A survey released today suggests almost one in three New Zealanders living overseas are planning to return home, and many will stay for good.
With around one million Kiwis living overseas, business leaders believe a once in a generation opportunity is on the horizon for innovation and productivity in the country.
New Zealand company Kea surveyed 4000 New Zealanders who were either living overseas or had recently returned.
Chief executive Toni Truslove said the results show that New Zealand is in the midst of "an amazing opportunity to benefit from the skills, experience and investment of returning and offshore Kiwis".
Of the 31 percent of New Zealanders intending to return home, a quarter of those will be doing so within two years.
But Truslove believes New Zealand needs to do more to engage those coming home.
"One of the core insights from the survey is that, while a number of business are seeking offshore talent, or distinctively value them within their organisation, Kiwis who are coming back just aren't feeling valued."
The survey also found a disconnect between local business and expatriate salary expectations, with 43 percent of businesses anticipating high salary requests from expats.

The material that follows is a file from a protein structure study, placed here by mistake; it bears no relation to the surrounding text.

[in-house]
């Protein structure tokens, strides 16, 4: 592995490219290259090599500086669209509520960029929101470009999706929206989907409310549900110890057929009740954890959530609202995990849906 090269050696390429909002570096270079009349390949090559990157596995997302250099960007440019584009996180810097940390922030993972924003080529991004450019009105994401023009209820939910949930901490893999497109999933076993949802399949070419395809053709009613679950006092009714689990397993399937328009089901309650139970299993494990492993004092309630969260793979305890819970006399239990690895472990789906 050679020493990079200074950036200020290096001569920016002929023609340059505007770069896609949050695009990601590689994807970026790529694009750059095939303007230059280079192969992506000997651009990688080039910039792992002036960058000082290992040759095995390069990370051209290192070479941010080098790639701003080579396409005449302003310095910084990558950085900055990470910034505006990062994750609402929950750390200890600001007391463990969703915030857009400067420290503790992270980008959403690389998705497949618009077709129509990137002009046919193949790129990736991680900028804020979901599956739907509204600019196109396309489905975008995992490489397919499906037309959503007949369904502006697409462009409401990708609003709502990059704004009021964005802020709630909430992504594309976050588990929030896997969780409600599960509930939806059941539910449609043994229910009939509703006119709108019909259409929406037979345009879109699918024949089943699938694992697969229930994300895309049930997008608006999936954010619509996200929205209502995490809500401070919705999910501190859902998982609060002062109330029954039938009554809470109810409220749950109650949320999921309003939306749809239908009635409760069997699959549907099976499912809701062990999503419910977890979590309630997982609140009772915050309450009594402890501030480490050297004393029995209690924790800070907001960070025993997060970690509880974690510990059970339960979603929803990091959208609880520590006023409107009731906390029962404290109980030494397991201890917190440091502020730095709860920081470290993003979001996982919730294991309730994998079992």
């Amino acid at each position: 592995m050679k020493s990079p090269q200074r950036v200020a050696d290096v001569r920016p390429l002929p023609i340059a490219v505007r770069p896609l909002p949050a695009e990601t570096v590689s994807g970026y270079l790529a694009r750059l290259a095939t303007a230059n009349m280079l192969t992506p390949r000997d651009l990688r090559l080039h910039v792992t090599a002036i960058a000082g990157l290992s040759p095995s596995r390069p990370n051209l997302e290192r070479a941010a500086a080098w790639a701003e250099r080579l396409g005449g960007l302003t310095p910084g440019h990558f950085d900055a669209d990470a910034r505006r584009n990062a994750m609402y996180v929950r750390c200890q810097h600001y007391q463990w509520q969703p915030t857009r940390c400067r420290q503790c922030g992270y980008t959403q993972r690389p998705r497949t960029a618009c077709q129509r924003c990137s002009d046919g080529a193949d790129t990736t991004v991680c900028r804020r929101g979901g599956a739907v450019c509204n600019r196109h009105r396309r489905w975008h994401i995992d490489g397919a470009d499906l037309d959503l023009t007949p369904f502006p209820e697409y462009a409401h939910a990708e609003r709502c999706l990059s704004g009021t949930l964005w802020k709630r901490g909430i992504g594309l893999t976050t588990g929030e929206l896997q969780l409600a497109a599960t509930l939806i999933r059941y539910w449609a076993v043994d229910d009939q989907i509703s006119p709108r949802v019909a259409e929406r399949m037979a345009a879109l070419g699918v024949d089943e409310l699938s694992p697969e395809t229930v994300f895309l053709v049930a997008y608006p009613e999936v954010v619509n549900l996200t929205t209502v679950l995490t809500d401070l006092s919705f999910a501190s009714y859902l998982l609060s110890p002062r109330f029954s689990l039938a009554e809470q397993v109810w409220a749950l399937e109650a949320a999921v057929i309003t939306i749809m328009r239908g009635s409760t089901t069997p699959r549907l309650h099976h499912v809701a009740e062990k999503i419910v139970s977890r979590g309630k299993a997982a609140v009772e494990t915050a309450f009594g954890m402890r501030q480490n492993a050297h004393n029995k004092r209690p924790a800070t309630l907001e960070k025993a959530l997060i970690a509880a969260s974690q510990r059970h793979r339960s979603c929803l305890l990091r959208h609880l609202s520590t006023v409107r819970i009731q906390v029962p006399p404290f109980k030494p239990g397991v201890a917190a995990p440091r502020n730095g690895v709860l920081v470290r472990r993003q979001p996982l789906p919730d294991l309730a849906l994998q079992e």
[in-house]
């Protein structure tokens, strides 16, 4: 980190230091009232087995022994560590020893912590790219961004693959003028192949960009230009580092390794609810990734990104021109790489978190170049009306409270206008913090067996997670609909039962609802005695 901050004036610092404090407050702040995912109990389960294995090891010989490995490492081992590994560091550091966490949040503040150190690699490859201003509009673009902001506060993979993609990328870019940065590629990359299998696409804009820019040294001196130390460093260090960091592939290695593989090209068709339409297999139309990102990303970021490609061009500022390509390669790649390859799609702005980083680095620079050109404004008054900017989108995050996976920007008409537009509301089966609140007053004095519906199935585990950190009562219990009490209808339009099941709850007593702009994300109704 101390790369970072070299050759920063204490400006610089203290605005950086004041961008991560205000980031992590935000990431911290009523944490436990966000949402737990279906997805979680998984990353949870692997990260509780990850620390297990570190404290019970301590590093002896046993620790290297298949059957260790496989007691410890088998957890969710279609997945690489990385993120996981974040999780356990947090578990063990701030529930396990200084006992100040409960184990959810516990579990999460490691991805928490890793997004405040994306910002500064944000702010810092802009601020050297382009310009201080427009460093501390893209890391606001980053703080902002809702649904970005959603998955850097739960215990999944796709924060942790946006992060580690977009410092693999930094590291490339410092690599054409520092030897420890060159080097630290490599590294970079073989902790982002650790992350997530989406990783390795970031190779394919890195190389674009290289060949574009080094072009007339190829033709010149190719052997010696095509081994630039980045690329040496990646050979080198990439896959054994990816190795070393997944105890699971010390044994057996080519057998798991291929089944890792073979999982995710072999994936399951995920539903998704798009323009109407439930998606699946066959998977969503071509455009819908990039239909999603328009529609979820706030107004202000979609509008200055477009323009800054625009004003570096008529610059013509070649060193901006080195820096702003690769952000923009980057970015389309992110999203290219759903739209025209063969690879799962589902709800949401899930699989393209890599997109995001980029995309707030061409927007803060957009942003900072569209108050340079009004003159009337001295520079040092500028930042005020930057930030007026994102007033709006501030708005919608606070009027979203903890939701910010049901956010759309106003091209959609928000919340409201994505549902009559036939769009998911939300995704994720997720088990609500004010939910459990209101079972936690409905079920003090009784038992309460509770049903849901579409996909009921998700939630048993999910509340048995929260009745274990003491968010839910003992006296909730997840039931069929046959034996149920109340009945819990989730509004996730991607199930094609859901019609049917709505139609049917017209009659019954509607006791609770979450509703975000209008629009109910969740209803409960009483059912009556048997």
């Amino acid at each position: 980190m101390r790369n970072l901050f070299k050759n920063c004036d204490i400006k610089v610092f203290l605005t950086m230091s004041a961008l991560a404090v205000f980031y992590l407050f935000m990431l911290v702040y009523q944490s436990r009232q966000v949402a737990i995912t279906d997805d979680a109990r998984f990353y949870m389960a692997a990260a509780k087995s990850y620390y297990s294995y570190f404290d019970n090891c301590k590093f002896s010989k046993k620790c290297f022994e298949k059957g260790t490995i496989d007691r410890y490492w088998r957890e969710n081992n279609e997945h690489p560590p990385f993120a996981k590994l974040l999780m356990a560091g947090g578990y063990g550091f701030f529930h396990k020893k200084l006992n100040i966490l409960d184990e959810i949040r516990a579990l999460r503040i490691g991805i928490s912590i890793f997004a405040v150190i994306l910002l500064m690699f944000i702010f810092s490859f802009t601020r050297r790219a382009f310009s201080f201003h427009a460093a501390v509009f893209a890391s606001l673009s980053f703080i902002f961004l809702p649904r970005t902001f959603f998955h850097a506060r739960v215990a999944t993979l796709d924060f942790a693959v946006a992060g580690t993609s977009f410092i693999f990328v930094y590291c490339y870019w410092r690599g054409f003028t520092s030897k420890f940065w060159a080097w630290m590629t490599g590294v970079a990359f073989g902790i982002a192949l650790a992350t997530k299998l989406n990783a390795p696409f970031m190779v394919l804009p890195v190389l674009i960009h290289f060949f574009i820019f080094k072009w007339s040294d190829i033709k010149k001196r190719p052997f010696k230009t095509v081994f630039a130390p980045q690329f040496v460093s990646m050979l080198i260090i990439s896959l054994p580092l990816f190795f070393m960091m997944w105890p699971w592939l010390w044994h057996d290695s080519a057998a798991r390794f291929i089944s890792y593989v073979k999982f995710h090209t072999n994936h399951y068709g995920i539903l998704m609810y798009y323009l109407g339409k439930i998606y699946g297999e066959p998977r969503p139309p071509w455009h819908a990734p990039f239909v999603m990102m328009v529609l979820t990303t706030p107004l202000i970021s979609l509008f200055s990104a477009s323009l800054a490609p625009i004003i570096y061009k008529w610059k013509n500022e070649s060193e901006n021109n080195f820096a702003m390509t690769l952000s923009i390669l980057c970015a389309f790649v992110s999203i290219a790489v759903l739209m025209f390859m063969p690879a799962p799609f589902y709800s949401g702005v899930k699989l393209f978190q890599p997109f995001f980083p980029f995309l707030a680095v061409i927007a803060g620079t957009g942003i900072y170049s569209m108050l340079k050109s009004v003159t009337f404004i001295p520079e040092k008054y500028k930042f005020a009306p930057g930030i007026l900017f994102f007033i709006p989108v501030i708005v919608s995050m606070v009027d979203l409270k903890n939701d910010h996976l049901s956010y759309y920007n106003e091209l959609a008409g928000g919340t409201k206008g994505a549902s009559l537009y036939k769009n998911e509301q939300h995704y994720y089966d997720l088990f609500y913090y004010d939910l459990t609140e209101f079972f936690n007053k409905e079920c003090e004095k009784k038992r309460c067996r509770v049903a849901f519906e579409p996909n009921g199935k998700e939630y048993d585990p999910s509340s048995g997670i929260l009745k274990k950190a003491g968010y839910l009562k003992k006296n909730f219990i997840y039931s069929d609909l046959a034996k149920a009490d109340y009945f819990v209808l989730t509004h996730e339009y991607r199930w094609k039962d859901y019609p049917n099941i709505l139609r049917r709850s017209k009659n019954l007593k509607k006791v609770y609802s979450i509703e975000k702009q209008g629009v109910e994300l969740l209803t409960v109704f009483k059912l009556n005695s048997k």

But that's not necessarily the case, with half of returnees saying they are expecting to take a pay drop.
Adrian Smith, who recently returned home after 15 years in London, said he felt the time was right for him to be closer to his family.
Like those surveyed, he was aware of the salary decreases likely in New Zealand.
"For me, money wasn't the driver. I thought to myself, if I am going to come home I want to give back - because my education in New Zealand gave me the springboard for everything else that followed."
Many in the business sector say it is a timely opportunity for people to be returning to New Zealand.
Chair of the Productivity Commission Ganesh Nana said the international networks and learnings the returnees have will be a great attribute for business in this country.
"Internationally experienced Kiwis contribute to Aotearoa through distinctive skills, knowledge, and connections that can help lift innovation and the governance of our businesses and industries.
"We should look to capitalise on the strengths of returning and offshore Kiwis to deliver productivity lift and improvements to the wellbeing of all New Zealanders."
Prominent businessman Rob Fyfe said we should be doing everything possible to maximise this opportunity.
""New Zealand is currently experiencing acute skilled labour shortages across a number of industries and roles.
"As this survey demonstrates, there is a long queue of highly skilled, experienced and motivated Kiwi expats keen to return to Aotearoa, as soon as the current border and MIQ requirements can be safely reduced."